“Sinatra was what I call a ‘mob groupie,’ ” said mob historian Carl Sifakis of Queens, N.Y. “In Las Vegas, he was partner with Sam Giancana, one of the top Mafia figures in America. When he made his movie comeback, he used his mob contacts to get him the role in ‘From Here to Eternity.’ ”

But throughout his life, Sinatra fought (sometime with his fists) to keep people from talking about his underworld buddies, saying, “I wouldn’t have had so many problems if my last name didn’t end in a vowel.”

His appearance at SIC headquarters at 218 W. State St. happened only after the singer fought a subpoena for months. Sinatra had faced contempt charges for noncompliance and called the SIC “a three-ring circus.”

Details of Sinatra’s testimony were kept secret, although members of the SIC told reporters that Sinatra had been a helpful witness and answered all their questions.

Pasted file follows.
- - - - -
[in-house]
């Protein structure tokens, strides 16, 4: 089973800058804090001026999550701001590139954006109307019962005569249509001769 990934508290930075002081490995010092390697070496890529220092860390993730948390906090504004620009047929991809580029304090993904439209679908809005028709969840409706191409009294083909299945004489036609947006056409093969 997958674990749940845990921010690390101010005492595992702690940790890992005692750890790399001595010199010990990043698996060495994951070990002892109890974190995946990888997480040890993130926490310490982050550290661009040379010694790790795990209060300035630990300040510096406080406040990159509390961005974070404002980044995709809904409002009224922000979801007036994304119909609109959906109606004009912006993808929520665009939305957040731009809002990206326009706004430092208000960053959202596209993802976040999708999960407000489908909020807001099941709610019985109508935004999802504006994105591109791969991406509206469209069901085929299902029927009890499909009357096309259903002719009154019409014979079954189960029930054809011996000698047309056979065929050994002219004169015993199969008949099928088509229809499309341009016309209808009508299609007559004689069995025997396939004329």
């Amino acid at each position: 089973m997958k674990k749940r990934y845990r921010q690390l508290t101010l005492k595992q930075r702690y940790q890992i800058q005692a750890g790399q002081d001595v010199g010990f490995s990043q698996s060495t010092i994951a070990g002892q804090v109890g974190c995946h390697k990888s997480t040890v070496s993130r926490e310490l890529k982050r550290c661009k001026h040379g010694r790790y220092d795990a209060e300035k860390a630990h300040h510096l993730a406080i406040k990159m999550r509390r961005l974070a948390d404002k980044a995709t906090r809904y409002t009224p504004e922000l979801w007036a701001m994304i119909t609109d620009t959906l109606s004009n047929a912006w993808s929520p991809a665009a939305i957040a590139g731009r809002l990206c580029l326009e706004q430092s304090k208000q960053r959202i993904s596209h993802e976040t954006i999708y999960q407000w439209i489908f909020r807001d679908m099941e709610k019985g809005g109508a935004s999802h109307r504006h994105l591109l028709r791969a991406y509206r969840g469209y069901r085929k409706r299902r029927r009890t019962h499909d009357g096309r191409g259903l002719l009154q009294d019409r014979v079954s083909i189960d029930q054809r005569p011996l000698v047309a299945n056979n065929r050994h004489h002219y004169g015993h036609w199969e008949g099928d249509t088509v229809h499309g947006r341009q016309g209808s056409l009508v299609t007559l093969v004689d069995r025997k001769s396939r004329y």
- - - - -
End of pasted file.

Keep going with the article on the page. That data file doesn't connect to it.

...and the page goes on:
But after Sinatra’s death on May 15, 1998, one member of the SIC told The Trentonian that the legendary singer from Hoboken had been evasive and flatly denied any association with organized crime figures.

“He was not very cooperative,” said Glen Miller of Princeton, the panel member. “He called our commission a ‘circus’ when we just wanted to know what he knew about organized crime.”

The FBI had a file of 1,275 pages on Sinatra, charting everything from Mafia ties to his relationship with President John F. Kennedy to his indulgence in high-priced call girls with Rat Pack buddies Dean Martin, Sammy Davis Jr. and Peter Lawford.

Sinatra was merely the most famous New Jerseyan linked to organized crime in the late 1960s and early 1970s. A year earlier, associations with mobsters ruined the careers of two Mercer County politicians.

On Dec. 11, 1968, Assistant Attorney General William J. Brennan 3rd told the state chapter of Sigma Delta Chi, a journalistic society, that three members of the New Jersey Legislature were “entirely too comfortable with organized crime.”

Brennan, the son of Supreme Court Justice William J. Brennan Jr., was directing a Mercer County grand jury investigating organized crime and corruption in local government.